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The Nile is one of the world’s iconic rivers, and there’s no better way to experience it than boat. While there’s a myriad of ways to travel, from towering commercial cruise liners through to the paddle steamer SS Sudan, which inspired Agatha Christie’s Death on the Nile, to elegant low-lying dahabiyas, on a felucca you can have the craft entirely to yourself – well, but for our Nubian crew. And, of course, you’re travelling entirely by sail, without the noise, vibration or pollution of an engine – travelling, in fact, like many ancient Egyptians did.
Setting out from Aswan, the chilled little Nubian city set around islands in the Nile, the journey felt timeless. Water levels have changed since the Aswan High Dam was built during the 1960s, meaning Egyptians could finally control the flooding of their river. Yet, from the candy-coloured houses on Elephantine Island to the vast mass of the Temple of Philae to the children playing on the golden sand beaches, it didn’t feel like the 21st century.
But for the mobile phones and the press of tuk-tuks, market day in the little town of Daraw proceeded as it has done since time immemorial. Veiled women shopped for perfumes, butchers hacked at slabs of camel or beef, market vendors sold fresh fruit and vegetables, while flaneurs shot the breeze over shisha and sweet tea.
We had missed the main day for Daraw’s camel market, when as many as 2,000 camels and their drivers roll into town from Darfur, Sudan, following an ancient trade route that runs for over 2,000km across the Sahara. But there was still plenty of activity. In a sandy parking lot, a pair of dealers, who came all the way from Cairo, were taking their purchases home, or, more technically, putting them into the bed of a pickup. Six braying, protesting ungulates suddenly fell silent once all were sitting down, long necks and narrow faces sprouting from the mass of humped bodies like a single many-headed monster.
The rhythms of life on board a felucca are blissfully simple, particularly if you’re not doing the hard work. The sounds are soothing: the slap of a sail catching the breeze as you tack from bank to bank, the murmur of water against the bow. By day, we lounged on quilts and cushions atop the deck; by night, we slept under the brilliant desert stars, soothed by the almost imperceptible rocking of the boat. Ashraf, our captain, looked after the food – simple but delicious fare of salads, spiced meats, dates and fruit, cooked over a small gas stove. But for the occasional wash of passing cruise ships, the nights were calm.
Not far from Daraw, we stopped at Kom Ombo, a double temple that’s dedicated to the falcon-headed god Horus and the crocodile god Sobek, set on a pretty curve in the river. We saw the pool where, in ancient times, priests raised sacred crocodiles, and toured the museum where the mummies of the sacred beasts are preserved, adults, juveniles, even eggs.
At Gebel Silsila, an ancient sandstone quarry that still bears the cutmarks of stones harvested for the temples of Luxor and Karnak, we climbed into chapels hewn from the cliffs. Raw rock windows framed views of reflecting waters, palms and reeds that seemed as though they had hardly changed in the 3,500-or-so years since they were carved, perched high above the waters to escape the floods.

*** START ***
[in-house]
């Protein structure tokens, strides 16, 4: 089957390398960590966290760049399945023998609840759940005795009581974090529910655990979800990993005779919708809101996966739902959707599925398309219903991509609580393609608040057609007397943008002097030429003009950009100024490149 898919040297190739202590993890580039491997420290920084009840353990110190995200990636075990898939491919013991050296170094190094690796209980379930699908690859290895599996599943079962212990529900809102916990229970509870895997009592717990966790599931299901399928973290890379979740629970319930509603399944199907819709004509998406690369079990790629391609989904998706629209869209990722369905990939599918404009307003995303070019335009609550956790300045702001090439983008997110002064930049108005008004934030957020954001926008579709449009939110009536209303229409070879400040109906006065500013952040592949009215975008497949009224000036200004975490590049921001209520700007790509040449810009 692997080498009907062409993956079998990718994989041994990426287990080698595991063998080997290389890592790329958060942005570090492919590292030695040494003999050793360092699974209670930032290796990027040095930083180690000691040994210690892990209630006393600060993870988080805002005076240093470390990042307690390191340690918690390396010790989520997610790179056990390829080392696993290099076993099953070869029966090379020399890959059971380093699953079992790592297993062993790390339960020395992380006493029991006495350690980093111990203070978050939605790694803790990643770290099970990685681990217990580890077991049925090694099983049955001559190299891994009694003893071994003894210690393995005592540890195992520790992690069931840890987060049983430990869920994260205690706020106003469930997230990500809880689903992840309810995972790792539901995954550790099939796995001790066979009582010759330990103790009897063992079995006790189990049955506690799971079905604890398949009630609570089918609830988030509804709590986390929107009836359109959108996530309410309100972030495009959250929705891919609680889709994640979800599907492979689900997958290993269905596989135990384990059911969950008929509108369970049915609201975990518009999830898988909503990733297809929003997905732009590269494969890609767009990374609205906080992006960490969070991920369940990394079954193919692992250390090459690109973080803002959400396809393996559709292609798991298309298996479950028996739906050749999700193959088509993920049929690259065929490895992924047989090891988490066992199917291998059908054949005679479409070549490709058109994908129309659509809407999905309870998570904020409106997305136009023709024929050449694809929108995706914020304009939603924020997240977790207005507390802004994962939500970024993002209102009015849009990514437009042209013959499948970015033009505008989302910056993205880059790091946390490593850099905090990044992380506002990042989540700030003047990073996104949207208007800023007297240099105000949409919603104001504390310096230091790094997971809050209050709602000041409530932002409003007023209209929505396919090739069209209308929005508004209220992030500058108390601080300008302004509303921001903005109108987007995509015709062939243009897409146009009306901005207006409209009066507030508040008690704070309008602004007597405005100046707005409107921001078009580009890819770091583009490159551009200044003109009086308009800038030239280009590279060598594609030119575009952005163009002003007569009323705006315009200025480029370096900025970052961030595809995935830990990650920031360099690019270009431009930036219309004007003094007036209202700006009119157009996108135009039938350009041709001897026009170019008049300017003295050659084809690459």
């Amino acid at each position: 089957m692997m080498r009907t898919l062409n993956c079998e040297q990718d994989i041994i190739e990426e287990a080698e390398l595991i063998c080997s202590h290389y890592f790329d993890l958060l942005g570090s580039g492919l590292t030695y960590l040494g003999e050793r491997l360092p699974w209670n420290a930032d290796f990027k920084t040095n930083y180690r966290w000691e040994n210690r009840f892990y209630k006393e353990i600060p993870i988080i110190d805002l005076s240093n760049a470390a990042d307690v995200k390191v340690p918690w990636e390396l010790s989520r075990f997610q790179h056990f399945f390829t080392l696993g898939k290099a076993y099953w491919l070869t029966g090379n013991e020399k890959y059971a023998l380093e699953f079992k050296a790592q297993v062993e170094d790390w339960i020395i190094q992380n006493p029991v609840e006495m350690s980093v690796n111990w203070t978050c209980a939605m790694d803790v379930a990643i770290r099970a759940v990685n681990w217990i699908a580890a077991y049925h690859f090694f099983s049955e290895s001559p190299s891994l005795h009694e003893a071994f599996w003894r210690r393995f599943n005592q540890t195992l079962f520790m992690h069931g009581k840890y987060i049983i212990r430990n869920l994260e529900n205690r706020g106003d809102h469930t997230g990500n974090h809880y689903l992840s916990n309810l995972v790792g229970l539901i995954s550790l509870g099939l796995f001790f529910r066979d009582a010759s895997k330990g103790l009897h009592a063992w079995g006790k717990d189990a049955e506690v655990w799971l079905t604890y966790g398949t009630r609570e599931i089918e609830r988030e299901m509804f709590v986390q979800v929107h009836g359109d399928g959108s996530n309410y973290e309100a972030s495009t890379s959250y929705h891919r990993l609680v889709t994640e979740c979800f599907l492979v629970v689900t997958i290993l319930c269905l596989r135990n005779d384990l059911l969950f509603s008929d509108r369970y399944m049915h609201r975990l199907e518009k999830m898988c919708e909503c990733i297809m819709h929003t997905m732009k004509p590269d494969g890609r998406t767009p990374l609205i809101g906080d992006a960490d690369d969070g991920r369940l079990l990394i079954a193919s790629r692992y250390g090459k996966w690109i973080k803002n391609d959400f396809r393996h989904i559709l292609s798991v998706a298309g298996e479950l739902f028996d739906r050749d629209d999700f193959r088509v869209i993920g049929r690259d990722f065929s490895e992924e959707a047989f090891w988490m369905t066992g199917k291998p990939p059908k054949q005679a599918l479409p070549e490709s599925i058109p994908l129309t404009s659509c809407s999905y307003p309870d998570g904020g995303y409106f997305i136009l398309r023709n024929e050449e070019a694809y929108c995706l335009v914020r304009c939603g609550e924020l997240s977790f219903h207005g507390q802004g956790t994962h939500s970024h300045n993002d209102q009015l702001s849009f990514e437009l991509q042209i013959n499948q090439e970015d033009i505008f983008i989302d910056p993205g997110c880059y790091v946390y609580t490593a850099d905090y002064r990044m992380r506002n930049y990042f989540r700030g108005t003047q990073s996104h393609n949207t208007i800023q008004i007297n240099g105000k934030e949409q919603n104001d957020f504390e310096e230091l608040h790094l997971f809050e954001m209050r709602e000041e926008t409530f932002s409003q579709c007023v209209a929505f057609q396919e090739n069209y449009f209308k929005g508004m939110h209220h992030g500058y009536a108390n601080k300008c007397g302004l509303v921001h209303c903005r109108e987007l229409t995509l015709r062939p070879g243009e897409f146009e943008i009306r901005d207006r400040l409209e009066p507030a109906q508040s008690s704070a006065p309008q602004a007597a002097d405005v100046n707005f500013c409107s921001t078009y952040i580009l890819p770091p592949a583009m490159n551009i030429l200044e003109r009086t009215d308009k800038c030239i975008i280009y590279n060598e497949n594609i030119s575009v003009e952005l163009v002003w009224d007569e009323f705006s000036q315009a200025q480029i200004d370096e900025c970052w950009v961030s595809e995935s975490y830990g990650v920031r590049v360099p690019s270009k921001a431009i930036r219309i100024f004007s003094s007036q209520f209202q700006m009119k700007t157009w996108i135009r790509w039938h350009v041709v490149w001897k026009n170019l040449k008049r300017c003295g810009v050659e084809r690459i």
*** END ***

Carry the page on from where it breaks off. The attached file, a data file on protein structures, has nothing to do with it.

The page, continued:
In ancient times, when the Nile rose in flood, it roared through this canyon. Every year, worshippers would gather here to pray for a good flood and fertile fields, yet not so much water that it washed the crops away. Despite the tombs that lined the gorge and the brutal lives of the slaves who worked the quarry, the place felt serene.
I had a yen to see some of the prehistoric rock art that long predates even the earliest pyramids. Through a combination of Google and asking the freelance guides who loiter at every ancient Egyptian site, we tracked down some crude line drawings in a place called Wadi Shatt el-Rigal: stick figures chasing giraffes and elephants, a simple boat cruising the ancient Nile. Around 6,000 years ago, these dry lands were as warm and wet as sub-Saharan East Africa is today, a tropical paradise for the hunter-gatherers who feasted animals into extinction.
At Edfu, where you’ll still see elderly ladies loading their shopping into horse carriages, we clip-clopped along the corniche and through the town to the Temple of Horus, a relatively new construction built during the time of Cleopatra’s dynasty, the Ptolemies. With its vast slab of frontage, and the barrel-like columns rising up to its miraculously intact roof, it felt as though it was only a couple of centuries old, not millennia.
Our final stop was Esna, an hour or so’s ride from our ultimate destination, Luxor. Here, the Temple of Khnum still preserved the colours of ancient paintings: hints of reds and jades and gold and white coloured columns that would have left these echoing hallways as gaudy and cheery as a child’s fairground. It was a sacred place in its time: worshippers had to remove their body hair, cut their nails, and perform cleansing rituals before they could enter. Today it felt, as we bid our crew farewell on their journey back to Aswan, almost cheerful.
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